Roof, Plumbing and Septic (Oh My!)

These days, you must pay attention to three big potential gotchas with buying and selling homes in South Florida. As a seller, these are the items most likely to trip you up when a buyer goes to get financing. For the buyer, these items will either become an issue during inspection or later when you go to try to insure the property.


Since we are approximately 20 years since Hurricane Andrew, many of those roofs are approaching the end of their usable life. While it may not be leaking now, if you've been crossing your fingers seeing if you can sell before the inevitable, you may be fooling yourself.

When an inspection company comes, they will estimate useable life. Unless it is more than 4 years, you may be in for a huge financing and no insurance options for your buyer.

The best thing you can do is find a reputable roofer before you list the home and ask them for an inspection. They'll be looking for business. You'll be looking to get their report for other reasons.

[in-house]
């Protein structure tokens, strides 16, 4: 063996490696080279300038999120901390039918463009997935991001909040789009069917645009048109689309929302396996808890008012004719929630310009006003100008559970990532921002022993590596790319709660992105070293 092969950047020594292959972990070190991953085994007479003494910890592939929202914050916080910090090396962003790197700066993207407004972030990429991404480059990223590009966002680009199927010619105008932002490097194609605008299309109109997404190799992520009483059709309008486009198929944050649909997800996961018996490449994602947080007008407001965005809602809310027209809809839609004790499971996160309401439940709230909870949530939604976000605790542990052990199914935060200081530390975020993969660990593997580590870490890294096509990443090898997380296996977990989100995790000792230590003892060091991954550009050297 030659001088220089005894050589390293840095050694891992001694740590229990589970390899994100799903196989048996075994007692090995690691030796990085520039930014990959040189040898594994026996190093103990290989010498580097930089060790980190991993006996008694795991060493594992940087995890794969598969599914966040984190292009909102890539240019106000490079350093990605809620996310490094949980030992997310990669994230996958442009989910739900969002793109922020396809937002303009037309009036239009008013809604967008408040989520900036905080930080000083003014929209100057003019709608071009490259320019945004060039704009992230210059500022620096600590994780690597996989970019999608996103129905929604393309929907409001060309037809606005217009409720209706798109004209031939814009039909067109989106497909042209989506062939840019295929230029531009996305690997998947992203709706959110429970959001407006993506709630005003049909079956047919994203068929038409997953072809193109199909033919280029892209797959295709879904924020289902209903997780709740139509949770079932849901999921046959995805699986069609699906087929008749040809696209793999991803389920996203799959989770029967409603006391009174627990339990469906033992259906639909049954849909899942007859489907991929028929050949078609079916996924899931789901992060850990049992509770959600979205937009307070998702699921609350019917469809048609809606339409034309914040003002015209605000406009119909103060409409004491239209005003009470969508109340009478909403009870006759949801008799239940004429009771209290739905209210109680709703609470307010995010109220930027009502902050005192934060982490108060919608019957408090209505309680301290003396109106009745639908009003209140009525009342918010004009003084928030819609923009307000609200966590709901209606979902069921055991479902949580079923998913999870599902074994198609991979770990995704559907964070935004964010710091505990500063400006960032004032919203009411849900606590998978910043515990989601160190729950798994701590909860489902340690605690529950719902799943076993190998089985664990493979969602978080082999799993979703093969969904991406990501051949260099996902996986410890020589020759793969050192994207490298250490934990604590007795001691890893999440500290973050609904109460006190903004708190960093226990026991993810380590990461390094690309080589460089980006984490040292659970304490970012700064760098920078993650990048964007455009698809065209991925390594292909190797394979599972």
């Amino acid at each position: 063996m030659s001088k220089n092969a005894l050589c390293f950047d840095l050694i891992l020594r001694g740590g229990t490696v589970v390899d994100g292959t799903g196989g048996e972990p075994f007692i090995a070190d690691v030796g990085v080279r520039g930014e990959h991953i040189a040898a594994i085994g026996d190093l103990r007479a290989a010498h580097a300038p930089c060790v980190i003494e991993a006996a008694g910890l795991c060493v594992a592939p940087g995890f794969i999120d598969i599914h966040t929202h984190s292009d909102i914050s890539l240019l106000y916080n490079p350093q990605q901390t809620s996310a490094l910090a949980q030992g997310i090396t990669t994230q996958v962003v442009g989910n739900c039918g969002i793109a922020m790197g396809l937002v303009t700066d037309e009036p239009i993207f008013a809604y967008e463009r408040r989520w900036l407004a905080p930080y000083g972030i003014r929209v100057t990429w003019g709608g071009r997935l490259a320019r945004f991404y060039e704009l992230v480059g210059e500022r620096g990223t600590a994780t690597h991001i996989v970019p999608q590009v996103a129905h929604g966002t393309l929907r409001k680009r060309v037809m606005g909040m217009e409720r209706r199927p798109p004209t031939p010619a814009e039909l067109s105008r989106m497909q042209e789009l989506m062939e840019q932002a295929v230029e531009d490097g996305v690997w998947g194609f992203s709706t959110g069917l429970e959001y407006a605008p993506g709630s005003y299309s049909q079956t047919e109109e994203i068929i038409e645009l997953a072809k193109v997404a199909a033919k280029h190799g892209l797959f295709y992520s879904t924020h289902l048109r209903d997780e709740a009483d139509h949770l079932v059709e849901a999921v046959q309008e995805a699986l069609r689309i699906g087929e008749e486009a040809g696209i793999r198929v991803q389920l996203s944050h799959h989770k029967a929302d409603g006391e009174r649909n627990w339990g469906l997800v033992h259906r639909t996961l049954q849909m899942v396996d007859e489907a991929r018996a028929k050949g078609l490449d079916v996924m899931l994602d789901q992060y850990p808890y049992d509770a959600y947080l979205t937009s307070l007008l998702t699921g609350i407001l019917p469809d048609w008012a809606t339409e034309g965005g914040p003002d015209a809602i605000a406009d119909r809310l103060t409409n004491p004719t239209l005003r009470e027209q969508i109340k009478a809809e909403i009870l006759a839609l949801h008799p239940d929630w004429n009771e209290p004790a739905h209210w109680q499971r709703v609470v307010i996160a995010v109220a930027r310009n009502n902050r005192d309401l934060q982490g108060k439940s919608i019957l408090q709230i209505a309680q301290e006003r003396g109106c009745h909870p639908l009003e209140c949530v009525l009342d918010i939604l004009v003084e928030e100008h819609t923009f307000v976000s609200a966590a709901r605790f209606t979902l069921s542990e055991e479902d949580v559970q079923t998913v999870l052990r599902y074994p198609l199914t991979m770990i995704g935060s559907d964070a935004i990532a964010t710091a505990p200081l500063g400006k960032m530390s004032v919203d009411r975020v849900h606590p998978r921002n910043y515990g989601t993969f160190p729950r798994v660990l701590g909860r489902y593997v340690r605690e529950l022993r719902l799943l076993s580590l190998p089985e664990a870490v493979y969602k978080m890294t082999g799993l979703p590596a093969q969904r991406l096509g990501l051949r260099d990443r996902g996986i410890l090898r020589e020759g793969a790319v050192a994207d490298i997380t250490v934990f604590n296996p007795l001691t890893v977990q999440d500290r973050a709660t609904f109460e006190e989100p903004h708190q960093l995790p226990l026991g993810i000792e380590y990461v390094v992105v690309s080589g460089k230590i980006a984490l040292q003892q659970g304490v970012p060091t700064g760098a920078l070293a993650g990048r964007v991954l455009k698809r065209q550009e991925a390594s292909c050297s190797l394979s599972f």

Although problematic galvanized pipes and copper can also be a possible hurdle to a real estate closing, the bigger potential problem these days is cast-iron sanitary (waste) lines. Certain manufactured cast-iron has proven to react poorly to the rich limestone of South Florida and essentially rusts away.

The reason why this is such a problem is that under most situations, the only solution is to cut through your home's foundation (slab) to replace the pipes with PVC. This is not inexpensive. Therefore, many insurance companies are starting to balk at writing new policies for homes with pipes more than 25 years old.

As a seller, the only thing you can do to test for this is to call a plumber who specializes in cast-iron and have him camera your system to determine if you have a problem. HOWEVER, here's the rub.  Sellers may not want to do this because once they know there is a problem, they must disclose this to potential buyers. Consult your Realtor® on how to handle this...


...which leads us to septic systems. Although most inspections do not thoroughly check the septic system, some insurance companies will.  Just like roofs and cast-iron pipes, septic systems have a finite life and many are pushing the limits right now.

This is dirty business and if both the septic tank and drain-field fail, you can be staring at a $15,000 bill. It's no wonder that if the buyer's inspector or insurance company find a problem, you will likely be back at the negotiation table to make it to closing.

I hope I've educated you a bit and not worried you too much!